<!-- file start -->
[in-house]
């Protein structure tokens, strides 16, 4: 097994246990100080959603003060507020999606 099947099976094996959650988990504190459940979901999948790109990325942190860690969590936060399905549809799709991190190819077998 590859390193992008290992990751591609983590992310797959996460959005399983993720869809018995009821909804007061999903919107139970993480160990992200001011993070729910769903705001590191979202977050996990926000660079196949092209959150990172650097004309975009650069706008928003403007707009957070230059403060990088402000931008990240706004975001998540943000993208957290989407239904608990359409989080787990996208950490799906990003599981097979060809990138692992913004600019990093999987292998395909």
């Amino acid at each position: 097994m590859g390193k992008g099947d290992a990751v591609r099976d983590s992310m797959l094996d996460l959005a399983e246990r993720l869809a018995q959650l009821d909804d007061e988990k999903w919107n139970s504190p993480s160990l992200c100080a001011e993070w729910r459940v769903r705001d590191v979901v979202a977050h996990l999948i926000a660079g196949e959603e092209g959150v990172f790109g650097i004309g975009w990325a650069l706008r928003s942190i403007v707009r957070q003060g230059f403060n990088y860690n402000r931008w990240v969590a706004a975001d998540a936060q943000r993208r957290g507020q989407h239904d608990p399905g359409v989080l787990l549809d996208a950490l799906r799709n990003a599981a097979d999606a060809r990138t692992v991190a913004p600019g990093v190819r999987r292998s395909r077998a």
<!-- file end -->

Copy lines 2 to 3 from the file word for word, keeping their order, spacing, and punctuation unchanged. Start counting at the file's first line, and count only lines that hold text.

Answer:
């Protein structure tokens, strides 16, 4: 097994246990100080959603003060507020999606 099947099976094996959650988990504190459940979901999948790109990325942190860690969590936060399905549809799709991190190819077998 590859390193992008290992990751591609983590992310797959996460959005399983993720869809018995009821909804007061999903919107139970993480160990992200001011993070729910769903705001590191979202977050996990926000660079196949092209959150990172650097004309975009650069706008928003403007707009957070230059403060990088402000931008990240706004975001998540943000993208957290989407239904608990359409989080787990996208950490799906990003599981097979060809990138692992913004600019990093999987292998395909």
């Amino acid at each position: 097994m590859g390193k992008g099947d290992a990751v591609r099976d983590s992310m797959l094996d996460l959005a399983e246990r993720l869809a018995q959650l009821d909804d007061e988990k999903w919107n139970s504190p993480s160990l992200c100080a001011e993070w729910r459940v769903r705001d590191v979901v979202a977050h996990l999948i926000a660079g196949e959603e092209g959150v990172f790109g650097i004309g975009w990325a650069l706008r928003s942190i403007v707009r957070q003060g230059f403060n990088y860690n402000r931008w990240v969590a706004a975001d998540a936060q943000r993208r957290g507020q989407h239904d608990p399905g359409v989080l787990l549809d996208a950490l799906r799709n990003a599981a097979d999606a060809r990138t692992v991190a913004p600019g990093v190819r999987r292998s395909r077998a």